The Apparatus Architect: Part 7

Tom Shand and Michael Wilbur outline ways in which an apparatus purchasing committee can benefit from pre-construction meetings and in-process inspections.


In the past, many people considered factory or in-process inspections to be a perk awarded to the committee for its efforts and much of the time spent at the manufacturer's location was social and recreational in nature.

Now, to the contrary, pre-construction meetings and in-process inspections are important steps in the building process. They provide opportunities to respond to questions as well as clear up any misunderstandings as to the intent and wording in the specifications. For example, if the department specifications stated, "The crosslay hosebeds shall be as low to the ground as possible, but in no case shall be more than 64 inches from the ground," just what will be designed by the manufacturer?

Here are some guidelines to make the pre-construction conference more valuable :

  1. If you have not visited the manufacturer's facility, ask that the pre-construction meeting be held there. This lets the committee tour the plant where the apparatus will be built and meet some of the key personnel who will oversee the building process for your unit.
  2. Prior to the meeting, highlight the important items and components in your specification. Make sure to bring these items up during the meeting. It may be wise to prepare an agenda for this session to insure that all items are discussed, with the proposed resolution or person responsible to follow up on each issue that is discussed.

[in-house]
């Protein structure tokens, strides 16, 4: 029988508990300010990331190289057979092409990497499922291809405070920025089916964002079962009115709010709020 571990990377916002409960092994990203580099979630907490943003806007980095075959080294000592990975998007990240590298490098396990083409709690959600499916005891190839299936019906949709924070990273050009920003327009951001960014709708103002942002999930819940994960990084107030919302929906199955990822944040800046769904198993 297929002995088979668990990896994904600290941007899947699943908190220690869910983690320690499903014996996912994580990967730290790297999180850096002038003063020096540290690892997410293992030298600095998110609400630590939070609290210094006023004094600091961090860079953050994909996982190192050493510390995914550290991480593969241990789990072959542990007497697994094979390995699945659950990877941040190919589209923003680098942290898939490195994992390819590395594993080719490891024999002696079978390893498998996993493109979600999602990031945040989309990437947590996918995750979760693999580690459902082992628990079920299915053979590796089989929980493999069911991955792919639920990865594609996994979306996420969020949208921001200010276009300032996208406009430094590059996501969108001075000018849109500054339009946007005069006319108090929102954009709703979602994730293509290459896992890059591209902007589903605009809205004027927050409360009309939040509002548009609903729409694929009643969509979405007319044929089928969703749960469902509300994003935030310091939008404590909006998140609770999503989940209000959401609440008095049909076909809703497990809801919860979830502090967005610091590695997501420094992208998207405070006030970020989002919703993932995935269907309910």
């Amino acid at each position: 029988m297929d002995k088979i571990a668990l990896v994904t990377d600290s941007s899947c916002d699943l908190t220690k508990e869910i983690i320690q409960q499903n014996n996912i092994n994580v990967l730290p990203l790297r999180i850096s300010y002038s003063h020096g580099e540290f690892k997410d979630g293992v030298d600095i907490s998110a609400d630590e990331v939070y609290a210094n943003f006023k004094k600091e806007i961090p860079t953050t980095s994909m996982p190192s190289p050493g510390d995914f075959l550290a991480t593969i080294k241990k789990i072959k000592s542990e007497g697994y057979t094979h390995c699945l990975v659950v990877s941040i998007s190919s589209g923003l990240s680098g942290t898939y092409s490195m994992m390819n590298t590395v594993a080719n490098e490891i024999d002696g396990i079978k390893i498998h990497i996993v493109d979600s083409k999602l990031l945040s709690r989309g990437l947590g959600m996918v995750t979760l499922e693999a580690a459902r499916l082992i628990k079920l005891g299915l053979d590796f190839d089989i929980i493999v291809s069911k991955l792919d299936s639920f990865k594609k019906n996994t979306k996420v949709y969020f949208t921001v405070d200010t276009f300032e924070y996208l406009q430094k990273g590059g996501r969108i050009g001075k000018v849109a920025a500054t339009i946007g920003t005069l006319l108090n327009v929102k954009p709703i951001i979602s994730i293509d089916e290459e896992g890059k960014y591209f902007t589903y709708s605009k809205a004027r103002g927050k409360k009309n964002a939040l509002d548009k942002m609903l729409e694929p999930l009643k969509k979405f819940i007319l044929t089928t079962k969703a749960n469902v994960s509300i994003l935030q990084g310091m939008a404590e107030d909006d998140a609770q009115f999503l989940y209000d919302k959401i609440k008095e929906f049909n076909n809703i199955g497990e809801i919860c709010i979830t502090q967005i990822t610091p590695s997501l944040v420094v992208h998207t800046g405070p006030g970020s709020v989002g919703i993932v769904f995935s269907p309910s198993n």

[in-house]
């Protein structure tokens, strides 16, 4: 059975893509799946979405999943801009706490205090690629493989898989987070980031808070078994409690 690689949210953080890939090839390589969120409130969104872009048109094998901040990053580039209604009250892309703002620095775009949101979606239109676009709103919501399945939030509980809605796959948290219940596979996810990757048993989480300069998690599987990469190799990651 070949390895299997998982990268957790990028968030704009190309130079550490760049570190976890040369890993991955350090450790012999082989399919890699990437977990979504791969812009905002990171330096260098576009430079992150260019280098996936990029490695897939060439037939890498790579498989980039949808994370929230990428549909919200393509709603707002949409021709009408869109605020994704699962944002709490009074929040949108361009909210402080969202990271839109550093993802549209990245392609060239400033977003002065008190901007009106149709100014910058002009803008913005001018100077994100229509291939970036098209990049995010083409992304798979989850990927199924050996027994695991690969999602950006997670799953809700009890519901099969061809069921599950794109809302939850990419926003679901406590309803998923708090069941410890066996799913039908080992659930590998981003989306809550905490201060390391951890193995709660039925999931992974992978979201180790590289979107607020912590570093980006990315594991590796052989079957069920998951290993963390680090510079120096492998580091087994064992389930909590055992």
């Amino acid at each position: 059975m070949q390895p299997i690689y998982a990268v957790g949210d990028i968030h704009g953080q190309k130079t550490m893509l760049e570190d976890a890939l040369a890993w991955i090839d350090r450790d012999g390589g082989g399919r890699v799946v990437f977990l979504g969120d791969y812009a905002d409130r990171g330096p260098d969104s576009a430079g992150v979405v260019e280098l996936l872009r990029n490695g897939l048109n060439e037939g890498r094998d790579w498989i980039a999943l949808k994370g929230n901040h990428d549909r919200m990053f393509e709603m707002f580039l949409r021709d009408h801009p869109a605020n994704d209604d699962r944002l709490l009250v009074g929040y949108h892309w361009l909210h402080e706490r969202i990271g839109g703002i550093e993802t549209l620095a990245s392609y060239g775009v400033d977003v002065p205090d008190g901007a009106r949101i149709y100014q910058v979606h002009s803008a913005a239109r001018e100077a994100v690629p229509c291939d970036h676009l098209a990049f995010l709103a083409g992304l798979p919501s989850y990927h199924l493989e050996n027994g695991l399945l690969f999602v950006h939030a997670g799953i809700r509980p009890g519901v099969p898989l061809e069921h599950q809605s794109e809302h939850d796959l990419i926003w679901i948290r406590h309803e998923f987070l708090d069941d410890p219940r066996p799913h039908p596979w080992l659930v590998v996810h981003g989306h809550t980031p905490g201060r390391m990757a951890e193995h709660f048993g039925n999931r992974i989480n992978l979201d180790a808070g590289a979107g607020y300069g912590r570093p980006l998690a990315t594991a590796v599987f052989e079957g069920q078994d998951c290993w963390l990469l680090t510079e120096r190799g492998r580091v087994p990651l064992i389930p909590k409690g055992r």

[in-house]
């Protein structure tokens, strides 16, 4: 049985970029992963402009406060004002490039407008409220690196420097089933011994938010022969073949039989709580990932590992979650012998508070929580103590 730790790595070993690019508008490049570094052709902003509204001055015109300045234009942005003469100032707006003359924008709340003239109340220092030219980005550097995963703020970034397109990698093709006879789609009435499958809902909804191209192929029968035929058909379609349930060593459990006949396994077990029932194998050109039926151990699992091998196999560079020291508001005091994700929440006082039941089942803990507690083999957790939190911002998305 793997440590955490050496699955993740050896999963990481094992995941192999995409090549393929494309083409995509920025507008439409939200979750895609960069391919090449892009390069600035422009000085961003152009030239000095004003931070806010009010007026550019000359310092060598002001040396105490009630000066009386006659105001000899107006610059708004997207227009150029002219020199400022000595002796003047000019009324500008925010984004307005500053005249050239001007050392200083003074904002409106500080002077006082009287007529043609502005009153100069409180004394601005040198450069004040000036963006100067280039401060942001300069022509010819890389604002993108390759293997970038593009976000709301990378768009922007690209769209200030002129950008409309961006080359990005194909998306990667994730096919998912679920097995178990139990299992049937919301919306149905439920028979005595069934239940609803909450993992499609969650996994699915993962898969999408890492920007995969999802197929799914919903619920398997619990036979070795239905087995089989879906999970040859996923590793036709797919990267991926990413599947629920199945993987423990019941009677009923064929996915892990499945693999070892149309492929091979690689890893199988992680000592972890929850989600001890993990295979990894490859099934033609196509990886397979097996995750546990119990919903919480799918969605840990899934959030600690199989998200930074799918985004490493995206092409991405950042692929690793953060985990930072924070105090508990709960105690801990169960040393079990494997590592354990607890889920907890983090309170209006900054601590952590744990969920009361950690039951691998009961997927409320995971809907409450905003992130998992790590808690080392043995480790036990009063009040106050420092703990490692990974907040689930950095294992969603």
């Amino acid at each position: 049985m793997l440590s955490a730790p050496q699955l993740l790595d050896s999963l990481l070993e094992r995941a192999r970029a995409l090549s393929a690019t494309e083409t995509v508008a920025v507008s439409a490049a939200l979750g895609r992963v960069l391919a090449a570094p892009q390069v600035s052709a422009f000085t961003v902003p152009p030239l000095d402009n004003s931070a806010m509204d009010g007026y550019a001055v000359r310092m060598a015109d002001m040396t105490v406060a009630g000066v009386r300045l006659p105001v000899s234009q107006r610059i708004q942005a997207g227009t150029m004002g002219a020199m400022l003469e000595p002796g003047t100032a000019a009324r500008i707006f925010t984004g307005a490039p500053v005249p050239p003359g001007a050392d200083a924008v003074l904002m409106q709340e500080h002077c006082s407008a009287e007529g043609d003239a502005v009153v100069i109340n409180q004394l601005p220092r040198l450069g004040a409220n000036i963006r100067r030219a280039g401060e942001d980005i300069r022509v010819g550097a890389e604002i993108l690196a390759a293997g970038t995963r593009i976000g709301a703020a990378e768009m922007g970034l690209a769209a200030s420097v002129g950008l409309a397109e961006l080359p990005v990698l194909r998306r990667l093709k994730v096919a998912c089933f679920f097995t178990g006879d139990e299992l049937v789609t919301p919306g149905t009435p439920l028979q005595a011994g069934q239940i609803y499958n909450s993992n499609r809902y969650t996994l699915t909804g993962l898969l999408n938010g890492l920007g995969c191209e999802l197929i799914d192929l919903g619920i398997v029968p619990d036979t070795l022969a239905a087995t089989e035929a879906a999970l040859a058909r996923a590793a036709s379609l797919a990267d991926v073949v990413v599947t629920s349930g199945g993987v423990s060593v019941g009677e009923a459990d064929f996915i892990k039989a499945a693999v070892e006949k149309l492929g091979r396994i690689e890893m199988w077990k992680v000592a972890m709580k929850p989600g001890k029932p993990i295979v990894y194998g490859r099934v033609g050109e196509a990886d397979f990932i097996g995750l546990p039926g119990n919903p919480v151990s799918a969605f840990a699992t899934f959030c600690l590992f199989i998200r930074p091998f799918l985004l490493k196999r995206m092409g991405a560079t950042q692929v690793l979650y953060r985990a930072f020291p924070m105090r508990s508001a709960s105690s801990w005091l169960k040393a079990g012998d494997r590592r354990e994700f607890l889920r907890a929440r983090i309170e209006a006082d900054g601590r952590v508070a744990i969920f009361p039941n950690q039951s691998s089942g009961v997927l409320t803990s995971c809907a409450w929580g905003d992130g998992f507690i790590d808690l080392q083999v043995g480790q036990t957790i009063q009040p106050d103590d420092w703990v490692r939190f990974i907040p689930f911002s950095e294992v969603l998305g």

3. Assign one member of the committee to take notes at the meeting and mark up one set of specifications and a blueprint to indicate what items were changed or relocated as a result of the discussions during the meeting.
  4. Limit the number of people who attend the pre-construction conference to four or five. Larger groups tend to wander from point to point through the specifications without a defined goal. Too few personnel often leads to "tunnel vision" with smaller items not reviewed and taken for granted.

Depending on the apparatus builder, this may be the last time in the process when the fire department can make any changes in the unit. If that is the case, you may want to consider another manufacturer.

It is one thing to look at blueprints and specifications; it is much different to see the vehicle in a pre-paint inspection. For example, one department's specifications required the vehicle to carry three pike poles/hooks. The manufacturer neatly configured a mounting bracket in the upper-right-hand corner of the hosebed that could hold three pike poles/hooks as specified, but then we noticed that the mounting bracket had enough room to accommodate three additional pike poles/hooks, as long as there was enough clearance behind the mounting bracket. So we asked the factory representative if we could add three more pike pole/hook spaces in the mounting bracket. He checked with engineering and found that it would work. We also were able to add an additional compartment based on our pre-paint inspection to use what other wise would have been wasted space. The changes did not cost much and made for a more functional vehicle.

The ability to make any change on the vehicle and its impact on cost and delivery time should be reviewed with the manufacturer, to prevent surprises or disappointments during the building process. If you have been following the concepts that we have outlined in the Apparatus Architect series, the apparatus committee members should all be on the same page with respect to the overall mission and conceptual design of the unit. The pre-construction conference is an opportunity to fine-tune the overall design of the apparatus.

We have all heard stories of major design flaws - for example, rigs that did not fit into stations on delivery or foam systems that did not work. Retaining the services of an apparatus architect will insure that major problems will not occur and that minor issues can be resolved easily, at times with less cost and improved performance. The overall investment of several hundred thousand dollars of taxpayer money can be well spent to provide safe and efficiently designed equipment by insuring that outside advice is secured before building a complex piece of apparatus.

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